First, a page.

That brings us to the slightly older Bernie. Having removed the age issue as a roadblock, we can look at the rest of his resume. Heart attack? Whatever. Dwight Eisenhower had a major one in 1955, and easily won re-election in 1956. Bernie took a few minutes off, Ike was out of action for months.

Lyndon Johnson had an even worse, almost lethal heart attack almost a decade before winning the 1964 election in a landslide. Neither the 34th or 36th presidents had the advantage of stents or other modern procedures or meds to manage their cardiac situations.

Yes, Sanders is far left. And more extreme positions can be a general election impediment. But Democrats opted for George McGovern in 1972, Republicans for Barry Goldwater in 1964. Sure, they got clobbered. The incumbents they were running against were far more popular than Trump is. Ronald Reagan was both considered extreme by many and the oldest ever nominee when he ended Jimmy Carter in 1980.

Just like Sanders, Reagan finished a strong second to the establishment choice in the previous cycle. That’s the successful path Bernie is taking, that of the previous runner up. It’s more of a thing on the GOP side. Besides Reagan, Bush 41 (1988), Dole (1996), and McCain (2008) had finished second in the most recent fully contested nomination.

But not only a Republican thing. Al Smith followed this route in 1928, Hillary Clinton just did in 2016. It’s unusual to both have a former VP and a former second place finisher in the race at the same time. Bush 41 was both of those at the same time. Biden passing on running last round prevented this happening four years sooner. But between his resume and Bernie’s you have a very high percentage of historical nominees.

Warren is a little tougher to categorize, but not an outlier if she were to get nominated. She’s a sitting senator. From Massachusetts. Democrats did exactly that in 1960 (JFK) and 2004 (John Kerry.) Their most recent president was a sitting senator. McCain and Dole were senators when they got nominated.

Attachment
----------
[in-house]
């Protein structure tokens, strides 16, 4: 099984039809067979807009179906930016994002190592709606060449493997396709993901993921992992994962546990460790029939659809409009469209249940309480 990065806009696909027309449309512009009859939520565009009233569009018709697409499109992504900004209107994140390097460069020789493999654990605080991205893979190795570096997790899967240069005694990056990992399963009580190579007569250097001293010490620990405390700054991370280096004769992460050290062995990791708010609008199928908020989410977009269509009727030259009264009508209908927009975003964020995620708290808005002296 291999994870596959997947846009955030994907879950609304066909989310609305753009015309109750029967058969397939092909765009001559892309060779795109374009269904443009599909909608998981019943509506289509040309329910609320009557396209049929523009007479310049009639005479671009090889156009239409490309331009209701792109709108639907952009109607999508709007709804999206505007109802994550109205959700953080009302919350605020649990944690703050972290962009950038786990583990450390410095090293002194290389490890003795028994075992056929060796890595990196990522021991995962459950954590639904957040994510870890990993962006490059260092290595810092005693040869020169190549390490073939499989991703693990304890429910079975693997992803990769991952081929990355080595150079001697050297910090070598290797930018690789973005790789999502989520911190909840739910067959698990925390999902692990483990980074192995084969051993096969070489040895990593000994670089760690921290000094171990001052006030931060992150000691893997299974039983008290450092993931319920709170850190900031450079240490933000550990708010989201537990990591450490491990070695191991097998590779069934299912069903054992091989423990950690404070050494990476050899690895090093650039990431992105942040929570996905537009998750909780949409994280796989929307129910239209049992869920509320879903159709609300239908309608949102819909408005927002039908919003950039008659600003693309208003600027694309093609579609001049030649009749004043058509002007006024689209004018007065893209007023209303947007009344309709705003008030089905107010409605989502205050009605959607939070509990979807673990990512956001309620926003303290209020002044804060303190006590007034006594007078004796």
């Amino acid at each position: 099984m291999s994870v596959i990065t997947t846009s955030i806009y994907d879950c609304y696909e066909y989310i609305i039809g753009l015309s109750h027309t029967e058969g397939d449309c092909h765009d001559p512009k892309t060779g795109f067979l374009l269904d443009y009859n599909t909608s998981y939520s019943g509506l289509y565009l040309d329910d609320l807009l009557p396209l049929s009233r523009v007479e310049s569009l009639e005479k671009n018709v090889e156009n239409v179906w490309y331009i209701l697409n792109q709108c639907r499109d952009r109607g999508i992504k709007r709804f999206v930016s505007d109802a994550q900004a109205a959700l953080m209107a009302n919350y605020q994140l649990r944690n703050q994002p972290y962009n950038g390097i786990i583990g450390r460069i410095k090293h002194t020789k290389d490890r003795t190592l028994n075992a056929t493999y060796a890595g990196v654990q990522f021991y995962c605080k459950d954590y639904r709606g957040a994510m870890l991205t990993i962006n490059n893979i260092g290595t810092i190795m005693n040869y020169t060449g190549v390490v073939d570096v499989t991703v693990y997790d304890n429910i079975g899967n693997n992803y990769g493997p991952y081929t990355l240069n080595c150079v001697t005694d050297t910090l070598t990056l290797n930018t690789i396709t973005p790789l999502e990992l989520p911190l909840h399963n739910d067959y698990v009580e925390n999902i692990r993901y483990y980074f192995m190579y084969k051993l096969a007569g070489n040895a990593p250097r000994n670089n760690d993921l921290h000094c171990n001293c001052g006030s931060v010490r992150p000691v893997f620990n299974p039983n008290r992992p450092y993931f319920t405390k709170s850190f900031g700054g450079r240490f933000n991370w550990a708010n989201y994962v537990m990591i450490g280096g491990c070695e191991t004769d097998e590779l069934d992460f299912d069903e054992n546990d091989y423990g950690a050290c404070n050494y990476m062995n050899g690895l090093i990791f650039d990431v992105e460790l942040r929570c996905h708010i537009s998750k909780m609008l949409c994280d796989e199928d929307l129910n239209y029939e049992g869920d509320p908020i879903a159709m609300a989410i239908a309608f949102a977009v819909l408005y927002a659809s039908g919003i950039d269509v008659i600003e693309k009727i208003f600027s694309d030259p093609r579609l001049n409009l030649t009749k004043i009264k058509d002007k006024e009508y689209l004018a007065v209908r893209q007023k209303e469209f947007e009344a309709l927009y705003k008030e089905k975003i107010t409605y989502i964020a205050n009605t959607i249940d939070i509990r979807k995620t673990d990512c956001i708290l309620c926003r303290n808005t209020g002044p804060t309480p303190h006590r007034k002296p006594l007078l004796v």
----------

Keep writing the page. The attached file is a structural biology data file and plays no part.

We covered the ideological extreme part with Bernie. And his presence means she’s not the absolute most progressive serious candidate anyway. The last Democratic nominee was female. A woman got the most primary votes in 2008 (Hillary also.)

She’s been a national figure for upwards of a decade, a full decade if you start your count with her advocacy for the CFPB in the early Obama years, a bit less if you begin with her high profile 2012 Senate race against Scott Brown. Many supporters thought she should run for president in 2016.

Whatever your thoughts on the wisdom of nominating her, Warren fits the description of several previous choices. Her profile and resume are well within range. It’s also extremely common for a party only out of power for a single election to choose a less centrist candidate in their first attempt at getting the White House back.

Perhaps Trump changes the urgency, but sacrificing ideology for electability normally happens when primary voters have picked losing candidates for multiple elections in a row. Frequently at this stage, they think the problem was the last candidate was too squishy and failed to rally the base, not that moderates won’t let them get away with this.

If Buttigieg gets the nomination it’s a completely different matter. It would force us to redefine our ideas of who can win a major party’s nod. Donald Trump was an upset in 2016, but you’ll see as we dig deeper, nowhere near as unexpected as President, or even Nominee Pete would be. Should the Mayor win in November, the back-to-back combination would not only force a new look at what types of candidates win, but likely lead to a 2024 GOP field with 50+ candidates.